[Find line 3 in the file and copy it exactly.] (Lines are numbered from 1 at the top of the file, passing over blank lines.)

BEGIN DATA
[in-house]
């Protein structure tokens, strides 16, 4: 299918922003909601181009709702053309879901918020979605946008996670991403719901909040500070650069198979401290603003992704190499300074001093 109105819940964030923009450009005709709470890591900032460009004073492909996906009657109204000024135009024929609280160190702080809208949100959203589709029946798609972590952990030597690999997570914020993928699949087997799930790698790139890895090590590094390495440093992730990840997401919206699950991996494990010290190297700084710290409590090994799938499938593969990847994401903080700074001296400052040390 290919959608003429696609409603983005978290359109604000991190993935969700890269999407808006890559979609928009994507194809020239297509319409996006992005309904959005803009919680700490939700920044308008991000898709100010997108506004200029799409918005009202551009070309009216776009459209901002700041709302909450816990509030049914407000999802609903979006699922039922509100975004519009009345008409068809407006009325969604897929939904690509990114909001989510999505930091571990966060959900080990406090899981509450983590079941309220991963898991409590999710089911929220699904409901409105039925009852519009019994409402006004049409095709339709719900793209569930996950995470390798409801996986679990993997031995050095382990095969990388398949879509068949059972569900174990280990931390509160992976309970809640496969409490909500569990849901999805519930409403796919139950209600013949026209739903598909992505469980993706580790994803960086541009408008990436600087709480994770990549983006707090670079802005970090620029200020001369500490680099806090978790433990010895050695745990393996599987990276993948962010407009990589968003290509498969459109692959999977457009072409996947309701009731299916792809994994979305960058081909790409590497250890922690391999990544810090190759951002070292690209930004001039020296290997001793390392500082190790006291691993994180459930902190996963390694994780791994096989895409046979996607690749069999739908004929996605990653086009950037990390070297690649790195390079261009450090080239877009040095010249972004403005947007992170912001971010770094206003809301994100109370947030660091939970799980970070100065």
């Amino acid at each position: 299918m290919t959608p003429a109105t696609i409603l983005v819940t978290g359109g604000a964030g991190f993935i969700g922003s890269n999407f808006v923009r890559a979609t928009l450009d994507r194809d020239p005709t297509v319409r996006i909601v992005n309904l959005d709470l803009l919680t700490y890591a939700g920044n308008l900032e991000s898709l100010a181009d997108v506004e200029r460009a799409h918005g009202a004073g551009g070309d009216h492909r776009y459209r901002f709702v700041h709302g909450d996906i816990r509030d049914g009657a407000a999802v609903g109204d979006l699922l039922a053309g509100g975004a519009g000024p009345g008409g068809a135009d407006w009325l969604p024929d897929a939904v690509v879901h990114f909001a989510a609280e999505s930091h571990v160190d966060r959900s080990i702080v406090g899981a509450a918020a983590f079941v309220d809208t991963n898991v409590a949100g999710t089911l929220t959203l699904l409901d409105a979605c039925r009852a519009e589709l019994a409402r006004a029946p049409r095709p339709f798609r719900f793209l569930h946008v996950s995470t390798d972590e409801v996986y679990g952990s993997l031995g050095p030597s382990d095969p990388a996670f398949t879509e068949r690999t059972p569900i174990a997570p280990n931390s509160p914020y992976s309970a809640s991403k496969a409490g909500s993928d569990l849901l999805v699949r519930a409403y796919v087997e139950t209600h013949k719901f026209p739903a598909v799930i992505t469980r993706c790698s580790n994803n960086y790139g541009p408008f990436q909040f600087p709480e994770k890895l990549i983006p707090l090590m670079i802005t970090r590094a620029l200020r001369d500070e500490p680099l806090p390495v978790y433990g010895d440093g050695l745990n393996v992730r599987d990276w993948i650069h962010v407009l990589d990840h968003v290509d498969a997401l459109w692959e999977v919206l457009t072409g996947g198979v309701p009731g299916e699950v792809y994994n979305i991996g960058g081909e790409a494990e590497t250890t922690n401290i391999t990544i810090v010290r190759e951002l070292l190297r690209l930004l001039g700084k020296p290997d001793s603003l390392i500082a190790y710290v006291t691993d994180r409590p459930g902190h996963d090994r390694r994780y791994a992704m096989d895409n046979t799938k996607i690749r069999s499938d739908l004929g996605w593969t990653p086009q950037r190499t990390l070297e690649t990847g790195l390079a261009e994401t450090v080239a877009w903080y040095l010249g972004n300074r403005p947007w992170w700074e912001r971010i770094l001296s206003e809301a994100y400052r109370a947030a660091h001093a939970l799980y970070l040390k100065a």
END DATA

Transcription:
């Amino acid at each position: 299918m290919t959608p003429a109105t696609i409603l983005v819940t978290g359109g604000a964030g991190f993935i969700g922003s890269n999407f808006v923009r890559a979609t928009l450009d994507r194809d020239p005709t297509v319409r996006i909601v992005n309904l959005d709470l803009l919680t700490y890591a939700g920044n308008l900032e991000s898709l100010a181009d997108v506004e200029r460009a799409h918005g009202a004073g551009g070309d009216h492909r776009y459209r901002f709702v700041h709302g909450d996906i816990r509030d049914g009657a407000a999802v609903g109204d979006l699922l039922a053309g509100g975004a519009g000024p009345g008409g068809a135009d407006w009325l969604p024929d897929a939904v690509v879901h990114f909001a989510a609280e999505s930091h571990v160190d966060r959900s080990i702080v406090g899981a509450a918020a983590f079941v309220d809208t991963n898991v409590a949100g999710t089911l929220t959203l699904l409901d409105a979605c039925r009852a519009e589709l019994a409402r006004a029946p049409r095709p339709f798609r719900f793209l569930h946008v996950s995470t390798d972590e409801v996986y679990g952990s993997l031995g050095p030597s382990d095969p990388a996670f398949t879509e068949r690999t059972p569900i174990a997570p280990n931390s509160p914020y992976s309970a809640s991403k496969a409490g909500s993928d569990l849901l999805v699949r519930a409403y796919v087997e139950t209600h013949k719901f026209p739903a598909v799930i992505t469980r993706c790698s580790n994803n960086y790139g541009p408008f990436q909040f600087p709480e994770k890895l990549i983006p707090l090590m670079i802005t970090r590094a620029l200020r001369d500070e500490p680099l806090p390495v978790y433990g010895d440093g050695l745990n393996v992730r599987d990276w993948i650069h962010v407009l990589d990840h968003v290509d498969a997401l459109w692959e999977v919206l457009t072409g996947g198979v309701p009731g299916e699950v792809y994994n979305i991996g960058g081909e790409a494990e590497t250890t922690n401290i391999t990544i810090v010290r190759e951002l070292l190297r690209l930004l001039g700084k020296p290997d001793s603003l390392i500082a190790y710290v006291t691993d994180r409590p459930g902190h996963d090994r390694r994780y791994a992704m096989d895409n046979t799938k996607i690749r069999s499938d739908l004929g996605w593969t990653p086009q950037r190499t990390l070297e690649t990847g790195l390079a261009e994401t450090v080239a877009w903080y040095l010249g972004n300074r403005p947007w992170w700074e912001r971010i770094l001296s206003e809301a994100y400052r109370a947030a660091h001093a939970l799980y970070l040390k100065a």